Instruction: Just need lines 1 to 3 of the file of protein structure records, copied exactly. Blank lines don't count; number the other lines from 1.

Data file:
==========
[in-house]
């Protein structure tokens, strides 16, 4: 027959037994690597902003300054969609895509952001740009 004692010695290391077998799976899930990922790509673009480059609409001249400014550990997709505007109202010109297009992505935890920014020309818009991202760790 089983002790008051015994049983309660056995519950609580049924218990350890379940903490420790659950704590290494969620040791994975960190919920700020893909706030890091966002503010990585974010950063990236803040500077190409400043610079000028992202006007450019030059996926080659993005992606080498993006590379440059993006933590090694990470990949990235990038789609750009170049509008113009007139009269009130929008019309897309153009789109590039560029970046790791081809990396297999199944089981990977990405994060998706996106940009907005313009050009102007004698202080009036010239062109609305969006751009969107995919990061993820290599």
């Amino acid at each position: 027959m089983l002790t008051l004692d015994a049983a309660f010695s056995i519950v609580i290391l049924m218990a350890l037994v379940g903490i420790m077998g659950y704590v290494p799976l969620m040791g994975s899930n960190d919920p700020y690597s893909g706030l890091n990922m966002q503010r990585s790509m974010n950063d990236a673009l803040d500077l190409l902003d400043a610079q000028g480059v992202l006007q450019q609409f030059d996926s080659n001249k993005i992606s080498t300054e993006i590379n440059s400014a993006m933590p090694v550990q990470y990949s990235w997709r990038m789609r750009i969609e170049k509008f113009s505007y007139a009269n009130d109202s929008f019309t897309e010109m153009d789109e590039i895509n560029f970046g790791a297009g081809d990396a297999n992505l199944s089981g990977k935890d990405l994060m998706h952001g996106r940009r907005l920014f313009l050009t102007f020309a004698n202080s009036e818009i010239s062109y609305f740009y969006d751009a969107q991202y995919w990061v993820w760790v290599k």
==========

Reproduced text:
[in-house]
């Protein structure tokens, strides 16, 4: 027959037994690597902003300054969609895509952001740009 004692010695290391077998799976899930990922790509673009480059609409001249400014550990997709505007109202010109297009992505935890920014020309818009991202760790 089983002790008051015994049983309660056995519950609580049924218990350890379940903490420790659950704590290494969620040791994975960190919920700020893909706030890091966002503010990585974010950063990236803040500077190409400043610079000028992202006007450019030059996926080659993005992606080498993006590379440059993006933590090694990470990949990235990038789609750009170049509008113009007139009269009130929008019309897309153009789109590039560029970046790791081809990396297999199944089981990977990405994060998706996106940009907005313009050009102007004698202080009036010239062109609305969006751009969107995919990061993820290599």
């Amino acid at each position: 027959m089983l002790t008051l004692d015994a049983a309660f010695s056995i519950v609580i290391l049924m218990a350890l037994v379940g903490i420790m077998g659950y704590v290494p799976l969620m040791g994975s899930n960190d919920p700020y690597s893909g706030l890091n990922m966002q503010r990585s790509m974010n950063d990236a673009l803040d500077l190409l902003d400043a610079q000028g480059v992202l006007q450019q609409f030059d996926s080659n001249k993005i992606s080498t300054e993006i590379n440059s400014a993006m933590p090694v550990q990470y990949s990235w997709r990038m789609r750009i969609e170049k509008f113009s505007y007139a009269n009130d109202s929008f019309t897309e010109m153009d789109e590039i895509n560029f970046g790791a297009g081809d990396a297999n992505l199944s089981g990977k935890d990405l994060m998706h952001g996106r940009r907005l920014f313009l050009t102007f020309a004698n202080s009036e818009i010239s062109y609305f740009y969006d751009a969107q991202y995919w990061v993820w760790v290599k």